Mekons – Maxwell’s (Hoboken, NJ)
There’s really only one thing people have wanted to know about this band, for years now: “How long can they keep this up?”
For this, one of three New York-area 25th-anniversary shows, ringleader Jon Langford conducted a guided tour of Mekons history using imaginary “time glasses” as visual aids, glasses which transmogrified first into “time pants,” then into “time testicles.” (“I’ve lost all contact with them.”) He would no doubt be pleased to provide a rude answer to the question.
But the Mekons do keep it up, when virtually every other act with their punk-era pedigree, working-class industrial town roots, “involuntarily unaligned leftist” political starting point, unapologetically intellectual approach, and tendency toward massive self-abuse unto projectile eruption, has long since dropped beaten and broken in the dust. (Okay. How many were there?)
Having decided to divide the three New York shows into early, middle and recent Mekon eras, the band selected Maxwell’s in Hoboken — original site of a number of their key mid-1980s shows — for the “1985-91” night, the years when roots sounds from both sides of the Atlantic remade the Mekons’ music, including their blind leaps into country.
The opening act had been variously advertised as the Melons, the Nelsons and “A Canadian Mekons Tribute Band,” and turned out to be the Sadies. They played a high-powered, smash-and-scream set of the Leeds band’s songs in a semihomage-inous ’70s punk mode — some from that era, some recast that way.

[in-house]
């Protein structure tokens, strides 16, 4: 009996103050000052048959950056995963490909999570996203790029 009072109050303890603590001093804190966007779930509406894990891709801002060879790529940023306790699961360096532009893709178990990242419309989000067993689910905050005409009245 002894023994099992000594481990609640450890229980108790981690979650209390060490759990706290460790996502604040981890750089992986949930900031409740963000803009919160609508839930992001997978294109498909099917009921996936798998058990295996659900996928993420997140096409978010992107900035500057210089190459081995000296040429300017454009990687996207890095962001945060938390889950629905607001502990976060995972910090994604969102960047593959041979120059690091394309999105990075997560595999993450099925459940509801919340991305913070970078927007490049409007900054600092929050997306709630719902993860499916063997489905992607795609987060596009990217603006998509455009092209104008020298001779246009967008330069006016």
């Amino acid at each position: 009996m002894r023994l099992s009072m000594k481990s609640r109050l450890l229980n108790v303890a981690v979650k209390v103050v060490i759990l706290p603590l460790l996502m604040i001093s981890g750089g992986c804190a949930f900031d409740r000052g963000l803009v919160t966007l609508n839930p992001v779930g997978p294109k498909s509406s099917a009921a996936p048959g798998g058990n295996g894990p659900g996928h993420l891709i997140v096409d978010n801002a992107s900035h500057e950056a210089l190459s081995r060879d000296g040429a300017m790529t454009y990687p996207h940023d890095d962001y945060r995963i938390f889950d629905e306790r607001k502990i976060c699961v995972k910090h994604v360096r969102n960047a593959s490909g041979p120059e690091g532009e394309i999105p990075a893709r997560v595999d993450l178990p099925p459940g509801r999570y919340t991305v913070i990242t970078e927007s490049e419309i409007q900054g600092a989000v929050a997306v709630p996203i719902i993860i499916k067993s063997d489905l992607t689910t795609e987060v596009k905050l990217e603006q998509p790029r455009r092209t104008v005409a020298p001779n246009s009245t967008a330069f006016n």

Then the Mekons took the stage, with Langford, Tom Greenhalgh and Sally Timms fronting a lineup stoked by accordionist Rico Bell (who also took an occasional lead turn) and fiddler Jessica Billey. It was the guitars-plus configuration that powered their comeback roots-rock sound, and it did so again on this night, as they rolled through high spots from 1985’s Fear & Whiskey through 1991’s Curse Of The Mekons.
Lead vocals, as you’d expect, mainly switched off between Bell (“Hard To Be Human”), Greenhalgh (“Chivalry”, “Bastard”) and Timms ( “Wild And Blue”, “Ghost Of American Astronauts”), but the most powerful moments probably came in the voices-in-unison pub-shout moments, on full-tilt rockers such as “Rock And Roll” and “Fantastic Voyage”.
As for the Anglo roots and American country tinge: In retrospect, this charging squeezebox and fiddle-led music, with a strong, singular tendency to marry Cajun and slashing punk, often remained very British, very different from the later Waco Brothers approach. It had much in common with “Celt rock” efforts from the Pogues, or even Richard Thompson — if in an edgier, more gang-based and just plain louder mode.
The Mekons took to country songs for their simple frankness, though they’ve never worried about running over them roughshod as a show of a sort of true adoption and affection. Greenhalgh finally got the words to “Lost Highway” right this night, but Bell’s encore turn on “Sweet Dreams Of You” was so busted and unprepared that that it was semi-recognizable, wondrously inexcusable, and left Timms doubled over on the floor in laughter.
A quarter-century on, what finally sets apart the Mekons is that good-spirited humor and camaraderie, the rebellion against being pinned down, and the endless energy for what they do. It was plain enthusiasm, really, that kept this packed house enthused. It wasn’t nostalgia; it was rock ‘n’ roll.